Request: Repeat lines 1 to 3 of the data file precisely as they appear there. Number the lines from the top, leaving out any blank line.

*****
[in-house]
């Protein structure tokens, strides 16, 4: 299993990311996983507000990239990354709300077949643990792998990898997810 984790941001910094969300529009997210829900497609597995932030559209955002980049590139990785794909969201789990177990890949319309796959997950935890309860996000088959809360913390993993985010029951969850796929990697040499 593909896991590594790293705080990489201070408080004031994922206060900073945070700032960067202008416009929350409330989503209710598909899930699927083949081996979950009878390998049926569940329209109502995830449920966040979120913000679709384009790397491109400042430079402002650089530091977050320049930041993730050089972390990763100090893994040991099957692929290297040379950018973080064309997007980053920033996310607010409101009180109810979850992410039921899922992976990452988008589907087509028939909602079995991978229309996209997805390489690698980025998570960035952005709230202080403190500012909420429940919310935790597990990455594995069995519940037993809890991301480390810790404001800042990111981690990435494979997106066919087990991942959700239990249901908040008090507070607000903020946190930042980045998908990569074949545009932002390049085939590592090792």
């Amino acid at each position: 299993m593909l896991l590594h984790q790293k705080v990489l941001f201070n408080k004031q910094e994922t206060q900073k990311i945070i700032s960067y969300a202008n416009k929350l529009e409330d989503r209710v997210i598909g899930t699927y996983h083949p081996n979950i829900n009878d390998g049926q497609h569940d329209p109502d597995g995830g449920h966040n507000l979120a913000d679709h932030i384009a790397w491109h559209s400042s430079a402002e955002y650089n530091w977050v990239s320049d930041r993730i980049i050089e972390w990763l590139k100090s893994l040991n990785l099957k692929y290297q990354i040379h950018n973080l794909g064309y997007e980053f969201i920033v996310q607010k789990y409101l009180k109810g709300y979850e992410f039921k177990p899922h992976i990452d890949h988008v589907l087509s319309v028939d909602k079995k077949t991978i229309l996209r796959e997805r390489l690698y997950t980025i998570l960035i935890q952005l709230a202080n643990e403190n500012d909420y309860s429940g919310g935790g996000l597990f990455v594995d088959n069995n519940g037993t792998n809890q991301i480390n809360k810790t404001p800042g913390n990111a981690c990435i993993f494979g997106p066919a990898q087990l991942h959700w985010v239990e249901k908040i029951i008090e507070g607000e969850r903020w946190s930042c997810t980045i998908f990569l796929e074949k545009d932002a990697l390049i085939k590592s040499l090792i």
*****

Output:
[in-house]
């Protein structure tokens, strides 16, 4: 299993990311996983507000990239990354709300077949643990792998990898997810 984790941001910094969300529009997210829900497609597995932030559209955002980049590139990785794909969201789990177990890949319309796959997950935890309860996000088959809360913390993993985010029951969850796929990697040499 593909896991590594790293705080990489201070408080004031994922206060900073945070700032960067202008416009929350409330989503209710598909899930699927083949081996979950009878390998049926569940329209109502995830449920966040979120913000679709384009790397491109400042430079402002650089530091977050320049930041993730050089972390990763100090893994040991099957692929290297040379950018973080064309997007980053920033996310607010409101009180109810979850992410039921899922992976990452988008589907087509028939909602079995991978229309996209997805390489690698980025998570960035952005709230202080403190500012909420429940919310935790597990990455594995069995519940037993809890991301480390810790404001800042990111981690990435494979997106066919087990991942959700239990249901908040008090507070607000903020946190930042980045998908990569074949545009932002390049085939590592090792």
């Amino acid at each position: 299993m593909l896991l590594h984790q790293k705080v990489l941001f201070n408080k004031q910094e994922t206060q900073k990311i945070i700032s960067y969300a202008n416009k929350l529009e409330d989503r209710v997210i598909g899930t699927y996983h083949p081996n979950i829900n009878d390998g049926q497609h569940d329209p109502d597995g995830g449920h966040n507000l979120a913000d679709h932030i384009a790397w491109h559209s400042s430079a402002e955002y650089n530091w977050v990239s320049d930041r993730i980049i050089e972390w990763l590139k100090s893994l040991n990785l099957k692929y290297q990354i040379h950018n973080l794909g064309y997007e980053f969201i920033v996310q607010k789990y409101l009180k109810g709300y979850e992410f039921k177990p899922h992976i990452d890949h988008v589907l087509s319309v028939d909602k079995k077949t991978i229309l996209r796959e997805r390489l690698y997950t980025i998570l960035i935890q952005l709230a202080n643990e403190n500012d909420y309860s429940g919310g935790g996000l597990f990455v594995d088959n069995n519940g037993t792998n809890q991301i480390n809360k810790t404001p800042g913390n990111a981690c990435i993993f494979g997106p066919a990898q087990l991942h959700w985010v239990e249901k908040i029951i008090e507070g607000e969850r903020w946190s930042c997810t980045i998908f990569l796929e074949k545009d932002a990697l390049i085939k590592s040499l090792i």